Saturday, November 19, 2011

Winter Base Training 101

Hopefully you made it through your racing or training season (mostly) injury free. Or, you had a busy year in life or at work and are ready to get back to running and tackle 2012 head on. Winter base training is where we start.

Simply put, winter base training is where we accumulate a season's worth of fitness and build on it for the next season, or it is where we build back the aerobic capacity to begin running again at the level we are/were accustomed to. We'll simply refer to it as "winter base" or "base". Because that is all we are doing, setting a strong base to build the rest of our fitness on.

A good place to start: take inventory of exactly where you are on a continuum, from fit to out of shape, and also from intact to injured. These are two key areas that will determine where you start your winter base training, as well as help you establish a base from where you can set your goals for the following year.

On the continuum, rank yourself from 1-5, 5 being the best (i.e. fittest, intact). If you are really tuned in to your body, go from 1-10. Your ranking should be relative to what you are accustomed to. A 15:00 5k runner will have a much different idea of fitness versus a 30:00 5k runner. That doesn't make the 30:00 runner worse, just with a different perspective they need to view their training from.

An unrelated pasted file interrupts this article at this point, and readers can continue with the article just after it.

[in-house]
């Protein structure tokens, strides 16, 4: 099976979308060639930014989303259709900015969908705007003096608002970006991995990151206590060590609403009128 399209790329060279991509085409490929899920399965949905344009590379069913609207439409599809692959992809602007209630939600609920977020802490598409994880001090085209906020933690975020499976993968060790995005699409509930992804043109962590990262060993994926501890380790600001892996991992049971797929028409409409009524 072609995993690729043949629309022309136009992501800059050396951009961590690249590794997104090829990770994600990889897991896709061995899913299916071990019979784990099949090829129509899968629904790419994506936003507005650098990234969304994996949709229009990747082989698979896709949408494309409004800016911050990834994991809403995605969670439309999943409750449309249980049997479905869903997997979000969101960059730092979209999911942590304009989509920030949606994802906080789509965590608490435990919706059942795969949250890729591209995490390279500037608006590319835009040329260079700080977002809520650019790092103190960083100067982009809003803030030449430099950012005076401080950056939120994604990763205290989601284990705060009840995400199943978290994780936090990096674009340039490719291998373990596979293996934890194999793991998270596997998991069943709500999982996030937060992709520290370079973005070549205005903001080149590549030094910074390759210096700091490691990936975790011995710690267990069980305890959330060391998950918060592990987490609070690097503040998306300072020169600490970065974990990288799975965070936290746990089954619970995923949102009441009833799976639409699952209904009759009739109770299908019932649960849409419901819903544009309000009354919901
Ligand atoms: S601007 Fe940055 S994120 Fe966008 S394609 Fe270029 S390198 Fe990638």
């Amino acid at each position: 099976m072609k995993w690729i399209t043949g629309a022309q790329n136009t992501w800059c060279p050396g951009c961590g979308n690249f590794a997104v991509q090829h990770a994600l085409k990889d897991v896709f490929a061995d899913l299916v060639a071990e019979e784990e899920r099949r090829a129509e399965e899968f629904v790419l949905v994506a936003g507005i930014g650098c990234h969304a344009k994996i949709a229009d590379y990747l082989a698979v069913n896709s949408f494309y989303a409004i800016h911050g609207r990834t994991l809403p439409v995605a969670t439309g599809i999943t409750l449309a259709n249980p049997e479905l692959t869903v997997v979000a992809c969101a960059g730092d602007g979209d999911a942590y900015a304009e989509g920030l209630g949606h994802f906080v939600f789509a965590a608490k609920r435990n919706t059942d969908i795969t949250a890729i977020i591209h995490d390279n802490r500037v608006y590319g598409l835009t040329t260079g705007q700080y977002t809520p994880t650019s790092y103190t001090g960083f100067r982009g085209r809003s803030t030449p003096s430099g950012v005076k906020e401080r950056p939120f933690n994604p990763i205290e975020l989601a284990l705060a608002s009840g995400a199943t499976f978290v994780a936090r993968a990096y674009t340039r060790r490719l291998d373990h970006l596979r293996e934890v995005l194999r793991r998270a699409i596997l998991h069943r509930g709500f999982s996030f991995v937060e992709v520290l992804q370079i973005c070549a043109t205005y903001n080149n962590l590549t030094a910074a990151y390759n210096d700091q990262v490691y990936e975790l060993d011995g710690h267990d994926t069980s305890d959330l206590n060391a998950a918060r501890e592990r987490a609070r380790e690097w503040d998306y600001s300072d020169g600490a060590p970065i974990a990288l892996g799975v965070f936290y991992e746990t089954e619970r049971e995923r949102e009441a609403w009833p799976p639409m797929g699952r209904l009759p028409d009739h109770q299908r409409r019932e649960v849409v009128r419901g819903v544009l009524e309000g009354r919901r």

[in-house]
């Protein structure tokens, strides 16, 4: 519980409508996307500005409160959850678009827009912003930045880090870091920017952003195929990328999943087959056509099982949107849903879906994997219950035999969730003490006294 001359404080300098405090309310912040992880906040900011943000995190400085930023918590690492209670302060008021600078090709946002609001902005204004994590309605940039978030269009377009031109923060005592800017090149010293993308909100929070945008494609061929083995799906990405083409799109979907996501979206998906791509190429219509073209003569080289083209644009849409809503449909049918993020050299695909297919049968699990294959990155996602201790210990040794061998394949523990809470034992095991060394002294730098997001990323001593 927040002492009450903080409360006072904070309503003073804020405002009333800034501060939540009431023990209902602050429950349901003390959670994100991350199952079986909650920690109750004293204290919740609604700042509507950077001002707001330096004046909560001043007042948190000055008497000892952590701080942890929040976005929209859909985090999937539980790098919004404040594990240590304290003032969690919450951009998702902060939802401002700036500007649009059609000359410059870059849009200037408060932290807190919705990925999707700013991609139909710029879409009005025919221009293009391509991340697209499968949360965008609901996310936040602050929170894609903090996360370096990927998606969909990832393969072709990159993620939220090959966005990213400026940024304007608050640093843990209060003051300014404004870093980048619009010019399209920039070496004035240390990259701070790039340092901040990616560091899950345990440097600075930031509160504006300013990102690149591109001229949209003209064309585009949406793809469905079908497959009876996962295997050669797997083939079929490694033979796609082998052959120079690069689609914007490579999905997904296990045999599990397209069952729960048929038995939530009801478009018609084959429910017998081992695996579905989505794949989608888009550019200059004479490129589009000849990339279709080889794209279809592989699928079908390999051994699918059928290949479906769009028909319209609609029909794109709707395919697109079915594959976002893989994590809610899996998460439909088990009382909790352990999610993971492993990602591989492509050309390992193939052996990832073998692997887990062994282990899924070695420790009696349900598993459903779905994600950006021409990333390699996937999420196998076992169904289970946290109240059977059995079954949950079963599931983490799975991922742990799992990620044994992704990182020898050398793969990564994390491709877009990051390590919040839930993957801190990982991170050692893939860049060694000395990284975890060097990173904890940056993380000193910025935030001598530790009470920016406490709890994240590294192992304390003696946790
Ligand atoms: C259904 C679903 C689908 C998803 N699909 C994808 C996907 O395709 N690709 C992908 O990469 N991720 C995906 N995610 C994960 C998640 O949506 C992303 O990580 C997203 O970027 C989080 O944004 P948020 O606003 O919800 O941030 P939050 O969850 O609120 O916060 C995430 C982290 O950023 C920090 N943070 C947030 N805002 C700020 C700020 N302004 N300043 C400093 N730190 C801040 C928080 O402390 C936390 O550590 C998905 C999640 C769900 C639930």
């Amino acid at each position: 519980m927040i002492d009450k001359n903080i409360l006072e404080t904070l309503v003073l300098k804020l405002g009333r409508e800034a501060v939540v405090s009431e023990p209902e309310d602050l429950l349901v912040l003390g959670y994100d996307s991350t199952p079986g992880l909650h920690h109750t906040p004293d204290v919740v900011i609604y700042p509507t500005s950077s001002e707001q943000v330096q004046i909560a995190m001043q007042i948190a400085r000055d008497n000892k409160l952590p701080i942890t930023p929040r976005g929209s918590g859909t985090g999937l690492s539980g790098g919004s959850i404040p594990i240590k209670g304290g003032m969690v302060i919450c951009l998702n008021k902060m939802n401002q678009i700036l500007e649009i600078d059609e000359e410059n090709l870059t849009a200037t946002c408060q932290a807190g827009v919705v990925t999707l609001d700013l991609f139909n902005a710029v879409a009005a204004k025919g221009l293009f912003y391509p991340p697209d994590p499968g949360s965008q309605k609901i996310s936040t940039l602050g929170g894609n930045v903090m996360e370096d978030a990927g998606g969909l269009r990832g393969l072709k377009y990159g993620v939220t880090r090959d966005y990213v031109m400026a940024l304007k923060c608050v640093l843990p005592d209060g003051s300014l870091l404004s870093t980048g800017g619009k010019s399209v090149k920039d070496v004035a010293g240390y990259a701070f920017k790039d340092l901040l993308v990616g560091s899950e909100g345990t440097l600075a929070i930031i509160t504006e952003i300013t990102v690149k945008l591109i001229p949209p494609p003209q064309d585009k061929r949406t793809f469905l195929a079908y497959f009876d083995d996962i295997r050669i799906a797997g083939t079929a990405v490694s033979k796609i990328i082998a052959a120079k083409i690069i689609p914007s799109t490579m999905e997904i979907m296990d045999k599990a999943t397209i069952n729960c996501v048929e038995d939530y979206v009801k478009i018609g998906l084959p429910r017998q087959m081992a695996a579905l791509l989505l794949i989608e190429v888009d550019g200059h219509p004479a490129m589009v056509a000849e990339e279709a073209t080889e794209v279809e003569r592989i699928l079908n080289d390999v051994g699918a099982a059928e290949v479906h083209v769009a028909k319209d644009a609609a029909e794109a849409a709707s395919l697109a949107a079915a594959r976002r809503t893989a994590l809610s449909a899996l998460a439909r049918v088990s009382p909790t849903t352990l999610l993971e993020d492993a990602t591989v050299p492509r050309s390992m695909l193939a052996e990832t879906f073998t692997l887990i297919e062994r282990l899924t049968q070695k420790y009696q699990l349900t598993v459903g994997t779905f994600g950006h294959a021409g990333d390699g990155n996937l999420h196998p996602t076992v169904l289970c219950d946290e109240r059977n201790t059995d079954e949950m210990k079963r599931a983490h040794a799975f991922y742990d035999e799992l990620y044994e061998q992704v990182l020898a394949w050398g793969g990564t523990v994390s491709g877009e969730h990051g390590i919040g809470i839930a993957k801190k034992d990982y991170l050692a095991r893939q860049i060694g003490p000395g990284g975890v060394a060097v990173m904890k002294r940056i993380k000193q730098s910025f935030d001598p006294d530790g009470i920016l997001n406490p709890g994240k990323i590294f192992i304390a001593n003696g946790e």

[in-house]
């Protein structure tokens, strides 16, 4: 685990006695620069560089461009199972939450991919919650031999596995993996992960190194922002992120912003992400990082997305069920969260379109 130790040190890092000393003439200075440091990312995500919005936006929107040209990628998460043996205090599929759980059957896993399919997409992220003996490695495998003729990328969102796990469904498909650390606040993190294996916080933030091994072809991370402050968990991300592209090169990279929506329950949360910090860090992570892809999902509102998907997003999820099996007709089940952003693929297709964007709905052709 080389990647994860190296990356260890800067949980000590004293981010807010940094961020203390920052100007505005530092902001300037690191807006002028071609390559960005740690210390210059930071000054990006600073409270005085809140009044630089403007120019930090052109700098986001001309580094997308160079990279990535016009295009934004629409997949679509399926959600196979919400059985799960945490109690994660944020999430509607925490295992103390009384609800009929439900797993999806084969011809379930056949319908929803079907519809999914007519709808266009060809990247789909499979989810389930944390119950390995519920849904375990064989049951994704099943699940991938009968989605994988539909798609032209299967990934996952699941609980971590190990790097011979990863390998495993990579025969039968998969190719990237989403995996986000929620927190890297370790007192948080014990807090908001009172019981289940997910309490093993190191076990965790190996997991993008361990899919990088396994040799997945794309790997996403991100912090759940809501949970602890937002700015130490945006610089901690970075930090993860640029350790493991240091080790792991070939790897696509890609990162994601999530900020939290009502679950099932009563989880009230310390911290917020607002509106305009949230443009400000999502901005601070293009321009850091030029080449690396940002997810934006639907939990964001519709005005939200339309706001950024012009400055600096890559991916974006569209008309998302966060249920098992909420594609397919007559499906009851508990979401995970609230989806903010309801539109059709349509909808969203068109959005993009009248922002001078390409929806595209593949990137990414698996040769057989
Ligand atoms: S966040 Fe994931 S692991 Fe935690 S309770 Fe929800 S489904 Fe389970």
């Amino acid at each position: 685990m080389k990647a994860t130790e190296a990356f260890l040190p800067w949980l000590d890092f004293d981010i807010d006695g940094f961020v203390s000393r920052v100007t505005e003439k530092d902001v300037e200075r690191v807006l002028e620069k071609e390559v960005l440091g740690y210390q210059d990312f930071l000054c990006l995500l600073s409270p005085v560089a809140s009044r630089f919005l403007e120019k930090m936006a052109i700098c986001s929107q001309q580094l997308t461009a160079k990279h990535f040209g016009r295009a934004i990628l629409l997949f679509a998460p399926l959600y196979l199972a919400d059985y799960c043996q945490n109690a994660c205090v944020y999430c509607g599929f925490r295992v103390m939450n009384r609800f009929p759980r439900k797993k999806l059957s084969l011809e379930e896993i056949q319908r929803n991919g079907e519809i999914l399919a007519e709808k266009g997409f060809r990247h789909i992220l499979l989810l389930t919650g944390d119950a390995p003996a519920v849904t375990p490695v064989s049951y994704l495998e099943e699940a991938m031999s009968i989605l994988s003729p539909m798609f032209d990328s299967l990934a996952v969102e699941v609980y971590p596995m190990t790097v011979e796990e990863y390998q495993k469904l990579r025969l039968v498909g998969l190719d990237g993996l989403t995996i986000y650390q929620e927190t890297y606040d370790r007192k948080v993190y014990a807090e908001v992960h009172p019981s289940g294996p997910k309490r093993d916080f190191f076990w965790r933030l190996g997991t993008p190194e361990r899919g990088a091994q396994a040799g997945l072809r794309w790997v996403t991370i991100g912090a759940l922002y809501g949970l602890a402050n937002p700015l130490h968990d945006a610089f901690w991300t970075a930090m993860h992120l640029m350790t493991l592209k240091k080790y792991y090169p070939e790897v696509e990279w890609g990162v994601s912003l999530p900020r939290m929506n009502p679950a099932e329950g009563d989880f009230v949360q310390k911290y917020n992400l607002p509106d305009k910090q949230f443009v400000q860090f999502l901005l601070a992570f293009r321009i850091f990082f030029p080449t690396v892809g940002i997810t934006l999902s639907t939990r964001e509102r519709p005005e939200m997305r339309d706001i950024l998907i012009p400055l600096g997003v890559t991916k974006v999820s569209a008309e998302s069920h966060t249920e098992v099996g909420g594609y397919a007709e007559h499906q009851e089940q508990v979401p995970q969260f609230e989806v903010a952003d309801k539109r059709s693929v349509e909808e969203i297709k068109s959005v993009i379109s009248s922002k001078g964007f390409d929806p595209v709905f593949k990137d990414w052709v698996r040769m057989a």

If you are not at a "4"  (or "8" if you went with 1-10) in each category, run at your current level until you can honestly increase your ranking to 4 (or 8). Once you do that, here are a few pointers for putting together a winter base training plan.

We'll use a casual runner that averages 10/min miles with a goal to increase their mileage for the spring for our winter base training example.

1) Our runner is doing 4 miles per day, 4 days per week, so they add the equivalent of one half day of running per week, so 2 miles. Spread these four miles out in any order. An example would be:

4 - 4 - day off - 4 - day off - 4
4 - 5 - day off - 4 - day off - 5

2) Convert that time over to minutes. This will be how our runner will schedule all of their runs for winter base training (see This Week's Top Ten for more info on using minutes versus miles for training purposes). The idea is that running in minutes will keep the runner from going too long on a bad day, and enable the runner to run more on a good day.

40 - 50 - off - 40 - off - 50

3) Set one long run day, and one semi-long run day. Using the runner from the example above, let's advance a little further down the line. Here would be an example:

40 - 60 - off - 40 - off - 90

4) Winter training is a time to rekindle your love of running or training. If anything, at least get back on speaking terms. You should want to go out and run or hit the gym, but that doesn't mean you will. Give yourself a regular day off, or simply take a day off to recuperate after hard days at work or home. Being away for a day will likely make you miss it that much more, and you be able to come back with a bigger fire.

Remember to keep your pace easy. That doesn't mean to run your slowest every single run. Simply run how you feel. If that means running at your marathon pace (should be a pace you can hold for a long time but is not an easy jog), do it. If it means slugging your way down the trail jogging lightly, that is how you should run. Keep in mind that some quicker pace runs will help keep you fresher and are more invigorating than those slow runs just grinding out the miles.

Have a great weekend, and remember to check back during the course of this week for the rest of the Winter Base Training Series!

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